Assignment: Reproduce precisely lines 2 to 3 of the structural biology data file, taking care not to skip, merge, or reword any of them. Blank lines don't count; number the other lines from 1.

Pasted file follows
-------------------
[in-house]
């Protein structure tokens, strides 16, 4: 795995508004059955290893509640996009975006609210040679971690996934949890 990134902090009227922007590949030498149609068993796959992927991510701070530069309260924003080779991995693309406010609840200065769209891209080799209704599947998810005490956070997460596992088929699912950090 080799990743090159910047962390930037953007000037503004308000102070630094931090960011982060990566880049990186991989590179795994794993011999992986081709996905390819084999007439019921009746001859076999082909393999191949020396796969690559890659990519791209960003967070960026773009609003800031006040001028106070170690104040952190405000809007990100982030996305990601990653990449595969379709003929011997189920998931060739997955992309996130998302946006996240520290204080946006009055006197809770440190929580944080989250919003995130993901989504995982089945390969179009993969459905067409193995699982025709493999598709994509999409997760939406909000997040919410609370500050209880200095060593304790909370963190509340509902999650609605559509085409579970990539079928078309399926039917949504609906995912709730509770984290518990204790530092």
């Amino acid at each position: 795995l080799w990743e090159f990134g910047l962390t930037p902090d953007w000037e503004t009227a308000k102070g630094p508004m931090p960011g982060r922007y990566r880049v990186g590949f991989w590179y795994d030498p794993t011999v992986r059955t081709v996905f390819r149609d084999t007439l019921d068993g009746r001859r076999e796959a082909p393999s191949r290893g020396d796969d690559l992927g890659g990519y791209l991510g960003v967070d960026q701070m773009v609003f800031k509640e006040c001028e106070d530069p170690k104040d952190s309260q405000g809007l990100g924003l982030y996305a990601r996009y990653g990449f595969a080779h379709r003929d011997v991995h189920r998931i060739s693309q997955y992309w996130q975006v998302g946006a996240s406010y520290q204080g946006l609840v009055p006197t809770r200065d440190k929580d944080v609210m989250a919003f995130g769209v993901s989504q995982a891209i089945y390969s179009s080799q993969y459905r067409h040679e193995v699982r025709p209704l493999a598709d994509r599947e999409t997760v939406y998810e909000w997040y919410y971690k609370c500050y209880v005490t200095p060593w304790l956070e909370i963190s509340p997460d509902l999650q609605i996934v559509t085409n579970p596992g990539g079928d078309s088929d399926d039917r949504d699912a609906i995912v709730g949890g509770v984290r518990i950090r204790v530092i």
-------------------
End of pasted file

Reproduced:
């Protein structure tokens, strides 16, 4: 795995508004059955290893509640996009975006609210040679971690996934949890 990134902090009227922007590949030498149609068993796959992927991510701070530069309260924003080779991995693309406010609840200065769209891209080799209704599947998810005490956070997460596992088929699912950090 080799990743090159910047962390930037953007000037503004308000102070630094931090960011982060990566880049990186991989590179795994794993011999992986081709996905390819084999007439019921009746001859076999082909393999191949020396796969690559890659990519791209960003967070960026773009609003800031006040001028106070170690104040952190405000809007990100982030996305990601990653990449595969379709003929011997189920998931060739997955992309996130998302946006996240520290204080946006009055006197809770440190929580944080989250919003995130993901989504995982089945390969179009993969459905067409193995699982025709493999598709994509999409997760939406909000997040919410609370500050209880200095060593304790909370963190509340509902999650609605559509085409579970990539079928078309399926039917949504609906995912709730509770984290518990204790530092």
């Amino acid at each position: 795995l080799w990743e090159f990134g910047l962390t930037p902090d953007w000037e503004t009227a308000k102070g630094p508004m931090p960011g982060r922007y990566r880049v990186g590949f991989w590179y795994d030498p794993t011999v992986r059955t081709v996905f390819r149609d084999t007439l019921d068993g009746r001859r076999e796959a082909p393999s191949r290893g020396d796969d690559l992927g890659g990519y791209l991510g960003v967070d960026q701070m773009v609003f800031k509640e006040c001028e106070d530069p170690k104040d952190s309260q405000g809007l990100g924003l982030y996305a990601r996009y990653g990449f595969a080779h379709r003929d011997v991995h189920r998931i060739s693309q997955y992309w996130q975006v998302g946006a996240s406010y520290q204080g946006l609840v009055p006197t809770r200065d440190k929580d944080v609210m989250a919003f995130g769209v993901s989504q995982a891209i089945y390969s179009s080799q993969y459905r067409h040679e193995v699982r025709p209704l493999a598709d994509r599947e999409t997760v939406y998810e909000w997040y919410y971690k609370c500050y209880v005490t200095p060593w304790l956070e909370i963190s509340p997460d509902l999650q609605i996934v559509t085409n579970p596992g990539g079928d078309s088929d399926d039917r949504d699912a609906i995912v709730g949890g509770v984290r518990i950090r204790v530092i």